Passivation of 304 and 316 stainless steels in various acid solutions was studied as a function of exposure time and acid concentration. Nitric acid, citric acid, and the commercial Citrisurf (a commercial citric acid–based passivating solution, Stellar Solutions, USA) were compared. The materials were studied by low-angle PXRD (powder x-ray diffraction), XRF (x-ray fluorescence), SEM (scanning electron microscopy), and XPS (x-ray photoelectron spectroscopy). As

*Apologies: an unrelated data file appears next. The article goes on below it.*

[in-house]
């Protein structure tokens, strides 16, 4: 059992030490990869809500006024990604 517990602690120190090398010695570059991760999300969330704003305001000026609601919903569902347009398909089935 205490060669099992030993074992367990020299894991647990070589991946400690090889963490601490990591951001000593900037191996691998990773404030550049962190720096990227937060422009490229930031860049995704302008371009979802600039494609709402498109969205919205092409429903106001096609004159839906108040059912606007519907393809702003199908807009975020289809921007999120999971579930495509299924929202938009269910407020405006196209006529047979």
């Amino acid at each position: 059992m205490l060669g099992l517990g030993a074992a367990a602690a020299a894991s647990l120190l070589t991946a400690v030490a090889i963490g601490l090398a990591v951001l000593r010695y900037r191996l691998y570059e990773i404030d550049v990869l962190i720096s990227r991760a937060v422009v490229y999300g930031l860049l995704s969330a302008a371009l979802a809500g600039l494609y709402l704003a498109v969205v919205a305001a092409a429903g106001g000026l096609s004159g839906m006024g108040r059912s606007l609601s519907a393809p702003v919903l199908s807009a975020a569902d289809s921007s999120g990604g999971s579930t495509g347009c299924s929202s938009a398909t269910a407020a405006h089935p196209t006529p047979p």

might be expected, the measurements showed increased Cr:Fe ratios at the surface following acid passivation. Using the combination of characterization methods, it was possible to generate concentration-depth profiles, and these suggest that chromium enrichment can penetrate several micrometers into the surface for nitric acid treatment, and this is related to some surface damage. The low-angle PXRD work illustrated that complex phases are formed at the passivated surface, and these phases exhibit a rich structural chemistry. It is concluded that citric acid–based passivating agents result in more coherent oxide surfaces that are more resistant to corrosion.